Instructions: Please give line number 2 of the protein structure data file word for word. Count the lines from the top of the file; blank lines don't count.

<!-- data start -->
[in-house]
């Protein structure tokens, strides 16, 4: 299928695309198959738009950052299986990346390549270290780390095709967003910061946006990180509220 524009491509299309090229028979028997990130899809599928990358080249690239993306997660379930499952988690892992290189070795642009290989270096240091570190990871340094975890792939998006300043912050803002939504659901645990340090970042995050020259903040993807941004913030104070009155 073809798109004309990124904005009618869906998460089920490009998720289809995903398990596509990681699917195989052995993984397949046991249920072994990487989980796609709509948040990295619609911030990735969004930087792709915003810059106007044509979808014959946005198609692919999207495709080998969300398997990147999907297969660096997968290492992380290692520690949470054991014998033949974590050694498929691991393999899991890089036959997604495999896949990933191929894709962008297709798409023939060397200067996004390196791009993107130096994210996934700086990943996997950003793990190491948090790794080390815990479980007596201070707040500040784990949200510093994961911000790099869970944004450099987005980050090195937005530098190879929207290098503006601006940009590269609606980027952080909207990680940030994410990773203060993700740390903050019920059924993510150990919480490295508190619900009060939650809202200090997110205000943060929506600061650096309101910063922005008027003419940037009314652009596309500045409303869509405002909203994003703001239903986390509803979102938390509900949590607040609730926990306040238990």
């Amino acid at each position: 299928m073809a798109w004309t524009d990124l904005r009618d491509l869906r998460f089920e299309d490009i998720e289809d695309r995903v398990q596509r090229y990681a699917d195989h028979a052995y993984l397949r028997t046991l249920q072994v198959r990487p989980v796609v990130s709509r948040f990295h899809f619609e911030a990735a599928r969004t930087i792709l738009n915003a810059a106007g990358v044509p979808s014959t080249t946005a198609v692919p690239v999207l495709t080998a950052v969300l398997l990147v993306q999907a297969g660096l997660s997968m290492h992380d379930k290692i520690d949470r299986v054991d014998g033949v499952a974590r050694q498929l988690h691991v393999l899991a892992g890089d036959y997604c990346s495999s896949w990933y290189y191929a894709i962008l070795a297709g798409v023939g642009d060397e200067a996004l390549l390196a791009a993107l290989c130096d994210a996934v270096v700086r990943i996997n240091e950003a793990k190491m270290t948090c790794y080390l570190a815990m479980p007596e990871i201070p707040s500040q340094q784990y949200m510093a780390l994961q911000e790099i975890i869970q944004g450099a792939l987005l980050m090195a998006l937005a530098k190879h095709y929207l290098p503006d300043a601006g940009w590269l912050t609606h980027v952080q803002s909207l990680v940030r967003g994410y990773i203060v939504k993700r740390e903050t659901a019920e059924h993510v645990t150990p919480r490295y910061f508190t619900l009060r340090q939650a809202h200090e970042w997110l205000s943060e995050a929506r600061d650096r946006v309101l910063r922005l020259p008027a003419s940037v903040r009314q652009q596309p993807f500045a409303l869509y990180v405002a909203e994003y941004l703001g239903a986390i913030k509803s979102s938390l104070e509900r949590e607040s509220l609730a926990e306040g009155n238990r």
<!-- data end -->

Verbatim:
């Protein structure tokens, strides 16, 4: 299928695309198959738009950052299986990346390549270290780390095709967003910061946006990180509220 524009491509299309090229028979028997990130899809599928990358080249690239993306997660379930499952988690892992290189070795642009290989270096240091570190990871340094975890792939998006300043912050803002939504659901645990340090970042995050020259903040993807941004913030104070009155 073809798109004309990124904005009618869906998460089920490009998720289809995903398990596509990681699917195989052995993984397949046991249920072994990487989980796609709509948040990295619609911030990735969004930087792709915003810059106007044509979808014959946005198609692919999207495709080998969300398997990147999907297969660096997968290492992380290692520690949470054991014998033949974590050694498929691991393999899991890089036959997604495999896949990933191929894709962008297709798409023939060397200067996004390196791009993107130096994210996934700086990943996997950003793990190491948090790794080390815990479980007596201070707040500040784990949200510093994961911000790099869970944004450099987005980050090195937005530098190879929207290098503006601006940009590269609606980027952080909207990680940030994410990773203060993700740390903050019920059924993510150990919480490295508190619900009060939650809202200090997110205000943060929506600061650096309101910063922005008027003419940037009314652009596309500045409303869509405002909203994003703001239903986390509803979102938390509900949590607040609730926990306040238990």